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Desert Blues, Film Noir, and Margaritaville, Elementary Style

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Teacher Magazine's take on education news from around the Web, Sept. 20-Oct. 1.

Once upon a time, when poor districts didn't have the cash to invest in technology, their students were victims of the "digital divide." But that's history; federal funding has helped put computers in every classroom in the U.S. of A. There's just one problem—those same resource-strapped districts, desperately trying to meet NCLB requirements, now buy drill-and-kill software programs by the bucketload, thanks to persuasive vendors. Welcome, then, to the new digital divide, where inner city kids click mice for hours as teachers twiddle their thumbs. "I enjoy it," one educator says. "It gives us a break during the day." Little does she know that some vendors envision an even more technology-friendly future. "As a school continues to grow, they don't have to add teachers at the same rate of growth," says one software company CEO, "because technology shares the load." But folks at the U.S. ed department insist that "there's no substitute for quality teaching," and schools using computers as a supplement to, not a replacement for, lessons heartily concur. When drill-and-kill vendors knock on their doors, they're told to hit the road.

Pavement is what the 78 students in the Death Valley Unified School District see a lot of as they go to and from school on the bus. That's because the district is bigger than neighboring Los Angeles and Orange counties combined, forcing some kids to travel 60 miles each way. With that in mind, Governor Schwarzenegger recently signed a law allowing Death Valley's three schools to have four-day weeks. Why? Well, imagine this: riding in a bus as hot as 104 degrees inside—even when it's air-conditioned! And because cell phones don't work well in the mountain-ringed desert and radio technology in said environment is too costly, drivers of broken-down buses must hitch their way to the nearest town for help. So school officials figure one day less of travel is a good idea. But the kids, many of whom live in trailers in the middle of nowhere, disagree—school is their social life. In the desert, says one 14-year-old, "there's nothing to do."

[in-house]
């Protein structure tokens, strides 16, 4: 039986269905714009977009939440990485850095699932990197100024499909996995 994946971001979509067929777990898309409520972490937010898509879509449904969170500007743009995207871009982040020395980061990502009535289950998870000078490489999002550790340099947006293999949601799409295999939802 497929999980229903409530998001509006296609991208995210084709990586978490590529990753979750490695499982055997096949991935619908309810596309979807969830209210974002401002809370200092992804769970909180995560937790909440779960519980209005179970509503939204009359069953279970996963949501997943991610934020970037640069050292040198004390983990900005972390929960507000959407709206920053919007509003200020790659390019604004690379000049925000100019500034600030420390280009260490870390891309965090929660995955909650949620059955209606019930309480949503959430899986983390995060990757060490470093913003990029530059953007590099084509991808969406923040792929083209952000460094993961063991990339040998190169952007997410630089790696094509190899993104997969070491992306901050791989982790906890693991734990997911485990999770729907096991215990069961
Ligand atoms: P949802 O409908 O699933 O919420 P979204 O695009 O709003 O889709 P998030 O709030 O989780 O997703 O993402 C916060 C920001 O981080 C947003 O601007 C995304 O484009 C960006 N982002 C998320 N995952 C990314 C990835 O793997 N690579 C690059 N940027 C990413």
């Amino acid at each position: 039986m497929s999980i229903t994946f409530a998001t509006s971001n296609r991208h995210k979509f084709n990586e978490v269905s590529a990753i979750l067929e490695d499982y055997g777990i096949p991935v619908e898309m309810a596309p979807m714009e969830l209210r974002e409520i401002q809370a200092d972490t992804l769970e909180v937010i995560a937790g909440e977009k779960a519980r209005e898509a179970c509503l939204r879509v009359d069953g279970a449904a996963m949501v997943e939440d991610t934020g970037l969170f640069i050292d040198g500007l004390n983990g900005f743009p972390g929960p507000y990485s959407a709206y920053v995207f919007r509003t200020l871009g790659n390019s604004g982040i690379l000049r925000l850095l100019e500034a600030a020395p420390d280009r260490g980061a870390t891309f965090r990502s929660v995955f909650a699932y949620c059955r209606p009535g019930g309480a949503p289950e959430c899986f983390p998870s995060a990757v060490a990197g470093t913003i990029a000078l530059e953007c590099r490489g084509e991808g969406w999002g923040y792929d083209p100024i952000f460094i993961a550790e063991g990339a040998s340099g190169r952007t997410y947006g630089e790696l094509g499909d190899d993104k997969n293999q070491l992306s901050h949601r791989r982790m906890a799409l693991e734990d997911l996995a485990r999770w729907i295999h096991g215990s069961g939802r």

One locale that's never been short on visitors is RateMyTeachers.com, where students anonymously do what the Web site's name suggests—to the tune of 887,000 educators in four countries thus far. This past year alone, visitors posted 5 million ratings, a fivefold increase for the site, started in 2001 by 20-something computer whiz Michael Hussey and his partners. As you can imagine, the reviews have been mixed. Eric Piotrowski, a high school English teacher in Wisconsin, says the site is "fundamentally a good way for us to keep tabs on what the people we work with have to say." Yeah, well, that's easy to say if you've received a 4.1 rating (out of 5), complete with a smiley face. But what about those who rate 1 or 2 and are sometimes inappropriately critiqued on their appearance? These kinds of comments, according to Hussey, are few and far between, as the site is monitored for derogatory language. Otherwise, claims one 9th grader from Ohio, the ratings are "pretty accurate."

A teacher who used to get high marks was Georges Lopez, star of the critically acclaimed French documentary Etre et Avoir, or To Be and To Have. Released in 2002, it was shot inside a one-room rural schoolhouse, where the charismatic 58-year-old educator teaches elementary-age kids. It became an unexpected hit, earning $2.5 million in profits, which got Lopez thinking he should be paid. He was offered about $47,000 as a settlement, but he sued instead, demanding more than $300,000. This week, the court ruled in favor of the filmmakers, saying, in effect, that documentary subjects are not actors, so they shouldn't be remunerated. Lopez, who plans to appeal, is no longer the media darling he once was. Just read this French newspaper headline: "To Be and To Have: The Teacher Would Rather Have."

There's a kitchen crew in Virginia that would rather forget one meal ever took place. Seems that a greenish liquid found in a refrigerator was poured into paper cups and served to 3rd, 4th, and 5th graders at Alexandria Country Day School during lunch. But the refreshment, assumed to be limeade, smelled awful to some kids; others, who took a few sips, declared it gross. And rightly so; they'd unwittingly been served margaritas—and not the "virgin" kind. Amends were quickly made by the school's headmaster, who in an upfront letter to parents explained that the pitcher was left over from a staff party. All liquor is now banned, and future staff parties will take place off campus, he declared. And because no child was harmed, parents haven't complained. One even said of the school's actions, "They handled it in a textbook way."

—Rich Shea

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